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October 28th, 2009 WW Editorial Staff | Murmurs
 

Landing On The Right Runway Every Week.

     
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  • Add the names of two more business leaders to the second effort to recall Mayor Sam Adams: As first reported on wweek.com, a fundraising email sent this week by chief petitioner Avel Gordly went out over the names of Andrew Miller, CEO of Portland-based Stimson Lumber, and Peter Stott, CEO of the local real estate investment firm ScanlanKemperBard. Also signing were previously reported big names such as Columbia Sportswear CEO Tim Boyle and car dealer Ron Tonkin.

  • An update on allegations that Portland Police Capt. Mark Kruger has Nazi leanings (see “The Ice Man Weepeth,” WW, Oct. 14, 2009): The city’s Independent Police Review Division has rejected a complaint by ex-Kruger friend Robert Seaver that alleged Kruger violated Seaver’s First Amendment rights by requesting YouTube pull a video Seaver made about Kruger’s past, including images of him wearing Nazi-era German uniforms. Kruger denies any Nazi beliefs. Also, our original story last week failed to include a 2004 court record in which Seaver says things completely at odds with what he told WW. In the deposition, Seaver says he didn’t know if Kruger had any prejudiced beliefs and he couldn’t recall specific instances of Kruger displaying racist behavior. Asked about this contradiction, Seaver says he had trouble remembering some events during the 2004 questioning by city attorneys, and says the remarks were taken out of context. For more updates and to see the document, go to here.

  • Two news bits outta The Oregonian this week: The paper’s daily circulation numbers fell 12 percent in the most recent six-month period to less than 250,000—and its paid Sunday circulation dipped below 300,000. Both are eye-catching plunges from past circulation heights, similar to the freefalls by other dailies. The second piece of news is that the paper has found a successor to longtime publisher Fred Stickel, who retired last month at age 87. The new publisher is N. Christian Anderson III, an Oregon native who is the former publisher and CEO of The Orange County Register. Anderson, who arrives as The O is hoping its latest buyout offer can stave off layoffs, left the Register in 2007 as part of a cost-cutting re-organization.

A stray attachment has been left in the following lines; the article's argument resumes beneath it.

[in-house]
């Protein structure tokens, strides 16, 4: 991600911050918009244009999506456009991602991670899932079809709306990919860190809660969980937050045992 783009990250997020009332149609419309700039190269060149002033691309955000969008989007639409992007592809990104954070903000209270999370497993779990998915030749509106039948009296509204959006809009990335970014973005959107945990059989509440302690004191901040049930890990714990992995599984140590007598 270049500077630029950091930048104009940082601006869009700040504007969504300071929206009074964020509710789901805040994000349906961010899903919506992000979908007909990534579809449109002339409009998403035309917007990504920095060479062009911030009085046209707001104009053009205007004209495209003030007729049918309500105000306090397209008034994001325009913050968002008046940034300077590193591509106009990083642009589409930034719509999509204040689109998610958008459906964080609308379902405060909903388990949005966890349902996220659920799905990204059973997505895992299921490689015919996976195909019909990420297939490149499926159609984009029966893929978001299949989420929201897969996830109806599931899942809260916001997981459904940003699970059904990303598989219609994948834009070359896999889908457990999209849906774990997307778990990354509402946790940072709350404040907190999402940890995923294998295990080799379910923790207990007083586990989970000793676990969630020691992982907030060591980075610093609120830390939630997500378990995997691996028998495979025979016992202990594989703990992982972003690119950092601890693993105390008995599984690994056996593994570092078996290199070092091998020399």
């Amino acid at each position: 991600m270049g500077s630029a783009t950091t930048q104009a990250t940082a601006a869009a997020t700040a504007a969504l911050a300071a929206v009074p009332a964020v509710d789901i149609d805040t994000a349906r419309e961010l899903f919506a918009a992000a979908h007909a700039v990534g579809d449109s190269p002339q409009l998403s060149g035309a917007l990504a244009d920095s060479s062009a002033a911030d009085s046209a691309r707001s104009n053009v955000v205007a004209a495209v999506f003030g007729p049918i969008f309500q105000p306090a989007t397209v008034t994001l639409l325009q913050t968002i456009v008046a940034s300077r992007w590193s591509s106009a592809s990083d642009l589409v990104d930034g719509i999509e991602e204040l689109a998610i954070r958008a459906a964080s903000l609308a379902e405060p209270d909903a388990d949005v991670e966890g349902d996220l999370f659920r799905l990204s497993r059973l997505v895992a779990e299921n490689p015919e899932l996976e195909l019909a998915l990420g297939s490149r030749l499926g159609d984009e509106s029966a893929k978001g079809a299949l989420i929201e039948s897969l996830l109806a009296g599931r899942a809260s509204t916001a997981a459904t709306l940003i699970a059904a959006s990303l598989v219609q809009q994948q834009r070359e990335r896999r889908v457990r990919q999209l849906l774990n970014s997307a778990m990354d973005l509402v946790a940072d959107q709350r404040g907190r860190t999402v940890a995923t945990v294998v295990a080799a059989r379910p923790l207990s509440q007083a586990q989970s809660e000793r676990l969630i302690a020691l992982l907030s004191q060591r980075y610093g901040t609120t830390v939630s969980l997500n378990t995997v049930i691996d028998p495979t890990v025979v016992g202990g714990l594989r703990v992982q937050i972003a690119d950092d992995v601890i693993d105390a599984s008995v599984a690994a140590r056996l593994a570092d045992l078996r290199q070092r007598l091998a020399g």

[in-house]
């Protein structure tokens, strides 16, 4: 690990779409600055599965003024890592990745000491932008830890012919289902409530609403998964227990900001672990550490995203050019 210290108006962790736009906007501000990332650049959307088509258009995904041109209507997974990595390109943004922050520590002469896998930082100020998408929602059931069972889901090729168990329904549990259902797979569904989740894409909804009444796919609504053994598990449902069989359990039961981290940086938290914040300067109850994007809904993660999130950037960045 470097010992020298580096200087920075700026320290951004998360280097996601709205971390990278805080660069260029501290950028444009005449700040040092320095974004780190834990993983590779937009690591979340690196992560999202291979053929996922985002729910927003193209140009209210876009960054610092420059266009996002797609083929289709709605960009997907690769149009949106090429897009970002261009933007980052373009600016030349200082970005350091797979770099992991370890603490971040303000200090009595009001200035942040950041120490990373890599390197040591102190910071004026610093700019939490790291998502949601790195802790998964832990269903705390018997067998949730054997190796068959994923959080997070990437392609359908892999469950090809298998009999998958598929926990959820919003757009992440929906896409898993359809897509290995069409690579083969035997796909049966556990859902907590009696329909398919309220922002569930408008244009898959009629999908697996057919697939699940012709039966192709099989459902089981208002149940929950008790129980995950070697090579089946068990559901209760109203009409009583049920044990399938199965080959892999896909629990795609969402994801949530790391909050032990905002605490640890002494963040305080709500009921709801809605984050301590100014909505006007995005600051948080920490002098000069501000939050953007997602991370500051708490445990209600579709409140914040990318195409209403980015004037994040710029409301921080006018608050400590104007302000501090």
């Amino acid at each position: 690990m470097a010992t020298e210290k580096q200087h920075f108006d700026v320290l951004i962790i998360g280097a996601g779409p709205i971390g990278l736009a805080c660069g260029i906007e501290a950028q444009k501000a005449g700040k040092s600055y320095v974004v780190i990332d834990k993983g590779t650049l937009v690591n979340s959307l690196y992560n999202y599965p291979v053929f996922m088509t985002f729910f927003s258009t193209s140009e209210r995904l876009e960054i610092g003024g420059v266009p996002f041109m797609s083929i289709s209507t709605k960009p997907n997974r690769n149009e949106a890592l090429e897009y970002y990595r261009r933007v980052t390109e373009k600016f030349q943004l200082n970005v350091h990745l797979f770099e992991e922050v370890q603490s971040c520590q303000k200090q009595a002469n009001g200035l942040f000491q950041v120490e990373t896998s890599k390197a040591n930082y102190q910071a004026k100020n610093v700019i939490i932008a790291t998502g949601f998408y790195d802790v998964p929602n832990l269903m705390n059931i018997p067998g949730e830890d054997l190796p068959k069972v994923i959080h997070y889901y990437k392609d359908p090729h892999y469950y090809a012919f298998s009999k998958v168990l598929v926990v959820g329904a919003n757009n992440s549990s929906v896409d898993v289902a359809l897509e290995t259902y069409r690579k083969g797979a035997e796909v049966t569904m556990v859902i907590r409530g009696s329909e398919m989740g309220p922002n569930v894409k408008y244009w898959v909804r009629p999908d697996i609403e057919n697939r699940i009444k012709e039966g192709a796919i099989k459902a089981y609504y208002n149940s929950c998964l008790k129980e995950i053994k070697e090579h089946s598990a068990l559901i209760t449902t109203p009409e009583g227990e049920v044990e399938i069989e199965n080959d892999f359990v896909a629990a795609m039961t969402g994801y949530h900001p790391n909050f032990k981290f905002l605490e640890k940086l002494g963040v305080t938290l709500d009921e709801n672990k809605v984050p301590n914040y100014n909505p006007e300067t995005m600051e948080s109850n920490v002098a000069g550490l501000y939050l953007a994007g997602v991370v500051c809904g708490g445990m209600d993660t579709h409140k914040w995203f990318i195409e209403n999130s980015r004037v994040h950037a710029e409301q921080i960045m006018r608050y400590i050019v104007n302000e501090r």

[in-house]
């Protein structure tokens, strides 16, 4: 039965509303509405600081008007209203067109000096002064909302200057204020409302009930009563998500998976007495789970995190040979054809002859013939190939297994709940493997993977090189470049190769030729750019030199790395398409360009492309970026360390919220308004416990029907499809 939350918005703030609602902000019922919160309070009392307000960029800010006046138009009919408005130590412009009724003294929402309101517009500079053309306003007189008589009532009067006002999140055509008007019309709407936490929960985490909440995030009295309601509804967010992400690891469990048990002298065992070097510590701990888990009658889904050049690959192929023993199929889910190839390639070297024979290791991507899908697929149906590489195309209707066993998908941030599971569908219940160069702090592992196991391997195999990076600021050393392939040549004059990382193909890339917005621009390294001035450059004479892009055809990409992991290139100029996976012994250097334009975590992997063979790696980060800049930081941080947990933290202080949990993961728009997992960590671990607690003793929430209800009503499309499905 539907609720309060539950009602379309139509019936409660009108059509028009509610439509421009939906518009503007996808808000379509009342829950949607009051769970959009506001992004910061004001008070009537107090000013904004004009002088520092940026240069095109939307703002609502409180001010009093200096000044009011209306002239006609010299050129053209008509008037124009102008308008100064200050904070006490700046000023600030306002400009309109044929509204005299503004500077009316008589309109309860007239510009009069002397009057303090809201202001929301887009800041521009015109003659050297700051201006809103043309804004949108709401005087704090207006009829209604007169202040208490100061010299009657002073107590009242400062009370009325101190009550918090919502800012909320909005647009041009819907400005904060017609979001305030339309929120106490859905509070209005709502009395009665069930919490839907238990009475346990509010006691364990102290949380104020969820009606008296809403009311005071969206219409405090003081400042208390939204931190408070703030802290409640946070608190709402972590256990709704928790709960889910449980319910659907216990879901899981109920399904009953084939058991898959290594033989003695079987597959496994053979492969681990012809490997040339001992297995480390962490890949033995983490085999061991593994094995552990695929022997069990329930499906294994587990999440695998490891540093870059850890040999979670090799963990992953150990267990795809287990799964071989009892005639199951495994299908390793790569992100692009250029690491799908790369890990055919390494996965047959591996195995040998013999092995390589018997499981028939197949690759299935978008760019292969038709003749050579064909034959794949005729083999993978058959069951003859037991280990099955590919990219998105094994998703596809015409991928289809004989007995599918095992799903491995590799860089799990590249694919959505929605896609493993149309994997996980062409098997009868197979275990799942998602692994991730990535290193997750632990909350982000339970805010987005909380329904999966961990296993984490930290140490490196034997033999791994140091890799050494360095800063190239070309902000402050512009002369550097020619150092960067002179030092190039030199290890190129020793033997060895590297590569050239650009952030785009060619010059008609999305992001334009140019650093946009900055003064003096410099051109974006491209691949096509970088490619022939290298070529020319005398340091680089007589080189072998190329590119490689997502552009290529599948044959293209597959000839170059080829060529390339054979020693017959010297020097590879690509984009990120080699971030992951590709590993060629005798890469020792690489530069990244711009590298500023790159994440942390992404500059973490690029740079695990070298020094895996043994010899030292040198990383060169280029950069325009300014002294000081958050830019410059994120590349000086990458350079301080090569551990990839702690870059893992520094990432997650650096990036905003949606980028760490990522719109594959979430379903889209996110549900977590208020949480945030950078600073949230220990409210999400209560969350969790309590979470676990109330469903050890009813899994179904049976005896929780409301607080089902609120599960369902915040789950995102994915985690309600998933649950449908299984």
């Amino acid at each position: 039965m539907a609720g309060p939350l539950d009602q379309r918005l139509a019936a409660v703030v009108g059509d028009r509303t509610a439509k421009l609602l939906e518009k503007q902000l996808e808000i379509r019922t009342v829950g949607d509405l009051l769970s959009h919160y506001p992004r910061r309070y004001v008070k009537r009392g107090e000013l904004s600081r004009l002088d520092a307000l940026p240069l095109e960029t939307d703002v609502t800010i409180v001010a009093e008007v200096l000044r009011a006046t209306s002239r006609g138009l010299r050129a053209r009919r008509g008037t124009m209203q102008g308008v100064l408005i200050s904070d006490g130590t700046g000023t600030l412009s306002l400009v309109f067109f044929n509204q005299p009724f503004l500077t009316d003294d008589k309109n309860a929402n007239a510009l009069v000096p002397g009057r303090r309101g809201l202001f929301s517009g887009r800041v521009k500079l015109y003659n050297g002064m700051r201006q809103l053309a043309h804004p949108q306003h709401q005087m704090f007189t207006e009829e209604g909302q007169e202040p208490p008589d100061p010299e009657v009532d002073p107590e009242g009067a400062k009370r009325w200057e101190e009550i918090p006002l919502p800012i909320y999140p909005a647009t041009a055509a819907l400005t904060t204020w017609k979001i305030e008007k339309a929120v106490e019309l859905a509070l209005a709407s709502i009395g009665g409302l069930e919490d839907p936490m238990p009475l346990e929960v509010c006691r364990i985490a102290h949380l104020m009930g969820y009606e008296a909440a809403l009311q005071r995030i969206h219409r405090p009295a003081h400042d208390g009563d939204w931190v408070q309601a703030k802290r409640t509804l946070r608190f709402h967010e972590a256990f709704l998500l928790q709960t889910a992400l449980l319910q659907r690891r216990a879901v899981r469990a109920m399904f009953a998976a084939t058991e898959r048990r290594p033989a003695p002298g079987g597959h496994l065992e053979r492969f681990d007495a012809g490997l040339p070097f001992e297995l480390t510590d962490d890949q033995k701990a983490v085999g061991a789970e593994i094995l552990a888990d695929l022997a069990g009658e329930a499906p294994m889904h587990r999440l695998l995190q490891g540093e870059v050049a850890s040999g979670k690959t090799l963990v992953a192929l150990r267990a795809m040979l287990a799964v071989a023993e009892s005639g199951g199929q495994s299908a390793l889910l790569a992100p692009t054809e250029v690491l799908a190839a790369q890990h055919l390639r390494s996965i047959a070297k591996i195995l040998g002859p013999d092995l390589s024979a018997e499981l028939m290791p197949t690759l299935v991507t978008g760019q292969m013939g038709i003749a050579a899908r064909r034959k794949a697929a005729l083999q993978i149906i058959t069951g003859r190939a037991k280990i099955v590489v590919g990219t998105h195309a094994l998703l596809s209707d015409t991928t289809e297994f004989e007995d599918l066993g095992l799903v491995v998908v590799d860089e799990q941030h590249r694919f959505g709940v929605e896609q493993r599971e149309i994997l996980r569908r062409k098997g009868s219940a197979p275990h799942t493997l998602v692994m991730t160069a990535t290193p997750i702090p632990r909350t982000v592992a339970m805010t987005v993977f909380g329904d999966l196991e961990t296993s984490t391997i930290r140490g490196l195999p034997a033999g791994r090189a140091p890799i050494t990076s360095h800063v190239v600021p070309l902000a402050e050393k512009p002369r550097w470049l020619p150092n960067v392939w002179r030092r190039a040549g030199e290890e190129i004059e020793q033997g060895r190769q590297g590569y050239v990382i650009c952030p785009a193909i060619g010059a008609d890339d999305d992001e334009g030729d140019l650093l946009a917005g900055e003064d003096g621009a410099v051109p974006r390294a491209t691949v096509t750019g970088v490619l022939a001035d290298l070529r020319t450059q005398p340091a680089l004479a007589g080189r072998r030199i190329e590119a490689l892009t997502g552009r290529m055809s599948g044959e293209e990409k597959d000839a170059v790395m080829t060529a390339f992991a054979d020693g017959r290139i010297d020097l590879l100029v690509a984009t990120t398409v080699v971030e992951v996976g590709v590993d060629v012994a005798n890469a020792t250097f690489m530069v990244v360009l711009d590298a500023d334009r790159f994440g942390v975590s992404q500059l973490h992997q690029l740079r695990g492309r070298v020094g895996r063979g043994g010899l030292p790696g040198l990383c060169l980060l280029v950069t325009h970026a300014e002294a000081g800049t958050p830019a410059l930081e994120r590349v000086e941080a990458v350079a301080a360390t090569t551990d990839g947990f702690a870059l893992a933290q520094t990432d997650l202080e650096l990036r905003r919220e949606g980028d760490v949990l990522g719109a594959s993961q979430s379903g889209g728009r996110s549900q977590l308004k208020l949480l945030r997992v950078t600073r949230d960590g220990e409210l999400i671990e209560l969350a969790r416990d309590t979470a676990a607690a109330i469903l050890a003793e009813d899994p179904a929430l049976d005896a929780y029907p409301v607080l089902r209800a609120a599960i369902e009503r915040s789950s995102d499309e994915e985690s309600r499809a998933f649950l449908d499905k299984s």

• Stand for Children, the nonprofit schools advocacy group, hopes at least one candidate steps in to challenge State Superintendent of Public Instruction Susan Castillo, unopposed so far in her bid for a third term next year. One possible candidate in the nonpartisan race was state Rep. Arnie Roblan (D-Coos Bay). He had considered running against Castillo, but has since decided to run for re-election in the House. “We’re interested in seeing a vigorous debate,” says Holly Pruett, executive director of Oregon’s branch of Stand for Children. “That would be healthy.”

  • A judge has struck a blow against Oregon’s rigid three-tier liquor control system (see “Boozy Brawl,” WW, May 6, 2009). Administrative Law Judge Alison Webster ruled last week that Grocery Outlet Inc. could continue shipping wine from its Clackamas warehouse to its 31 Oregon stores, thereby cutting out distributors. The decision, which came over the objections of the Oregon Liquor Control Commission and the Oregon Beer Wine Distributors Association, threatens distributors’ lock on transporting wine within Oregon. The OLCC will consider whether to overturn Webster. In any event, distributors lawyer Paul Romain calls the decision “ludicrous” and says the case will end up in the Oregon Court of Appeals.

  • Multnomah County Commissioner Diane McKeel wants to create a safe house for girls younger than 18 who have been forced into prostitution, as one means of helping to stop local human trafficking. The facility, housing 20 to 25 girls, would cost about $600,000 both to refurbish and run for one year, says McKeel staffer Andrew Olsen. No word on where that money might come from. But Wynne Wakkila, executive director of Oregonians Against Trafficking Humans, hopes to raise funds through her organization. A similar effort by James Pond, who works with a group that counsels girls forced into prostitution (see “Traffic Report,” WW, Nov. 5, 2008), was postponed due to lack of funding.
 
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